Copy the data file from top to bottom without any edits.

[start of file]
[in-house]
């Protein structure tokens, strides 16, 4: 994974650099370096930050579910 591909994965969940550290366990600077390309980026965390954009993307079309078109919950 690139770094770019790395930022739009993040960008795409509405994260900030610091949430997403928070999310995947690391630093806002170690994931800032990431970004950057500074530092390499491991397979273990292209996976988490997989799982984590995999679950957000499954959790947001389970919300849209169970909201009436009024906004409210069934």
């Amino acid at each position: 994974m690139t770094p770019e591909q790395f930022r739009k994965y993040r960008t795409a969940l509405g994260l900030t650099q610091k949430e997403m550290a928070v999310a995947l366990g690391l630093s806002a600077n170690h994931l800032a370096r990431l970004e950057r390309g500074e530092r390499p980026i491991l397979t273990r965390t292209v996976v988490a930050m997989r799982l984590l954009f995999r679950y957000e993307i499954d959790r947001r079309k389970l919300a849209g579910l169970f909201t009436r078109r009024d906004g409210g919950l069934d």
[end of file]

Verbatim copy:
[in-house]
């Protein structure tokens, strides 16, 4: 994974650099370096930050579910 591909994965969940550290366990600077390309980026965390954009993307079309078109919950 690139770094770019790395930022739009993040960008795409509405994260900030610091949430997403928070999310995947690391630093806002170690994931800032990431970004950057500074530092390499491991397979273990292209996976988490997989799982984590995999679950957000499954959790947001389970919300849209169970909201009436009024906004409210069934």
């Amino acid at each position: 994974m690139t770094p770019e591909q790395f930022r739009k994965y993040r960008t795409a969940l509405g994260l900030t650099q610091k949430e997403m550290a928070v999310a995947l366990g690391l630093s806002a600077n170690h994931l800032a370096r990431l970004e950057r390309g500074e530092r390499p980026i491991l397979t273990r965390t292209v996976v988490a930050m997989r799982l984590l954009f995999r679950y957000e993307i499954d959790r947001r079309k389970l919300a849209g579910l169970f909201t009436r078109r009024d906004g409210g919950l069934d």